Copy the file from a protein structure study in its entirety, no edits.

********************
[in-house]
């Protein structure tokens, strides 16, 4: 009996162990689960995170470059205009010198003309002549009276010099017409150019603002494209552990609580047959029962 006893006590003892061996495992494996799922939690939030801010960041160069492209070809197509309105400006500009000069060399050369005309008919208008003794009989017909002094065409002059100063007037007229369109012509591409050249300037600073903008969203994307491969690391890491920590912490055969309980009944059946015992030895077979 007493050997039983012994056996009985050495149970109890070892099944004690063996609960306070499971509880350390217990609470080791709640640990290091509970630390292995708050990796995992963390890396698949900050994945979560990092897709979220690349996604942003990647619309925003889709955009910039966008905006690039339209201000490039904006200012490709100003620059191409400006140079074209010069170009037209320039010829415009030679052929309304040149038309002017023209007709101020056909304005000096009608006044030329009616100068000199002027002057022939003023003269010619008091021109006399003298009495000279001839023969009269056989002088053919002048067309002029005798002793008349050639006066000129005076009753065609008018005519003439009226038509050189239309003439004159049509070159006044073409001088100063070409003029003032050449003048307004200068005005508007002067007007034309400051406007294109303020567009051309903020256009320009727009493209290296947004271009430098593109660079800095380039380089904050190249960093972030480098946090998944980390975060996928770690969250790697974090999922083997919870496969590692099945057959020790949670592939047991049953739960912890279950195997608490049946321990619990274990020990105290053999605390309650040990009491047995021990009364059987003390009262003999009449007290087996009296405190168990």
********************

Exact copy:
[in-house]
């Protein structure tokens, strides 16, 4: 009996162990689960995170470059205009010198003309002549009276010099017409150019603002494209552990609580047959029962 006893006590003892061996495992494996799922939690939030801010960041160069492209070809197509309105400006500009000069060399050369005309008919208008003794009989017909002094065409002059100063007037007229369109012509591409050249300037600073903008969203994307491969690391890491920590912490055969309980009944059946015992030895077979 007493050997039983012994056996009985050495149970109890070892099944004690063996609960306070499971509880350390217990609470080791709640640990290091509970630390292995708050990796995992963390890396698949900050994945979560990092897709979220690349996604942003990647619309925003889709955009910039966008905006690039339209201000490039904006200012490709100003620059191409400006140079074209010069170009037209320039010829415009030679052929309304040149038309002017023209007709101020056909304005000096009608006044030329009616100068000199002027002057022939003023003269010619008091021109006399003298009495000279001839023969009269056989002088053919002048067309002029005798002793008349050639006066000129005076009753065609008018005519003439009226038509050189239309003439004159049509070159006044073409001088100063070409003029003032050449003048307004200068005005508007002067007007034309400051406007294109303020567009051309903020256009320009727009493209290296947004271009430098593109660079800095380039380089904050190249960093972030480098946090998944980390975060996928770690969250790697974090999922083997919870496969590692099945057959020790949670592939047991049953739960912890279950195997608490049946321990619990274990020990105290053999605390309650040990009491047995021990009364059987003390009262003999009449007290087996009296405190168990």